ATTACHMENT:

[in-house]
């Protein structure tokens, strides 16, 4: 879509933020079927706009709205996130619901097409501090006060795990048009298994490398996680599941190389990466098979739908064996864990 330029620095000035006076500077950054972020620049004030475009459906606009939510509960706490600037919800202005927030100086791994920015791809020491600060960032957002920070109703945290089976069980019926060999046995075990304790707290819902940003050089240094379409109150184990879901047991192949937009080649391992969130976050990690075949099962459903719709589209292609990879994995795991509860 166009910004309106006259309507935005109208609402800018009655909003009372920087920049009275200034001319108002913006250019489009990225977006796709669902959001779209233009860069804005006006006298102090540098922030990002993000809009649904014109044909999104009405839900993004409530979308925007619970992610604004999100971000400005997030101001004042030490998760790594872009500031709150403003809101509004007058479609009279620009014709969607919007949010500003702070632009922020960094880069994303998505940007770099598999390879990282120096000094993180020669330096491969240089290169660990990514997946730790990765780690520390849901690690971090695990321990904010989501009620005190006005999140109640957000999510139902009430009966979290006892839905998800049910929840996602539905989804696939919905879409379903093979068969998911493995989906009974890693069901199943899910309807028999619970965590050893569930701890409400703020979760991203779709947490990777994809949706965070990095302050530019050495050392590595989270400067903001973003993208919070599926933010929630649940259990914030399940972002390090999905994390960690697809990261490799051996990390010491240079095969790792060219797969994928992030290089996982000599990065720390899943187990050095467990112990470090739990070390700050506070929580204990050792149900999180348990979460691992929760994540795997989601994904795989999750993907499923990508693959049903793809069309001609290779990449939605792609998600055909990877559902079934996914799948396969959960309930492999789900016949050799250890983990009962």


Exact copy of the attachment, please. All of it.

[in-house]
């Protein structure tokens, strides 16, 4: 879509933020079927706009709205996130619901097409501090006060795990048009298994490398996680599941190389990466098979739908064996864990 330029620095000035006076500077950054972020620049004030475009459906606009939510509960706490600037919800202005927030100086791994920015791809020491600060960032957002920070109703945290089976069980019926060999046995075990304790707290819902940003050089240094379409109150184990879901047991192949937009080649391992969130976050990690075949099962459903719709589209292609990879994995795991509860 166009910004309106006259309507935005109208609402800018009655909003009372920087920049009275200034001319108002913006250019489009990225977006796709669902959001779209233009860069804005006006006298102090540098922030990002993000809009649904014109044909999104009405839900993004409530979308925007619970992610604004999100971000400005997030101001004042030490998760790594872009500031709150403003809101509004007058479609009279620009014709969607919007949010500003702070632009922020960094880069994303998505940007770099598999390879990282120096000094993180020669330096491969240089290169660990990514997946730790990765780690520390849901690690971090695990321990904010989501009620005190006005999140109640957000999510139902009430009966979290006892839905998800049910929840996602539905989804696939919905879409379903093979068969998911493995989906009974890693069901199943899910309807028999619970965590050893569930701890409400703020979760991203779709947490990777994809949706965070990095302050530019050495050392590595989270400067903001973003993208919070599926933010929630649940259990914030399940972002390090999905994390960690697809990261490799051996990390010491240079095969790792060219797969994928992030290089996982000599990065720390899943187990050095467990112990470090739990070390700050506070929580204990050792149900999180348990979460691992929760994540795997989601994904795989999750993907499923990508693959049903793809069309001609290779990449939605792609998600055909990877559902079934996914799948396969959960309930492999789900016949050799250890983990009962």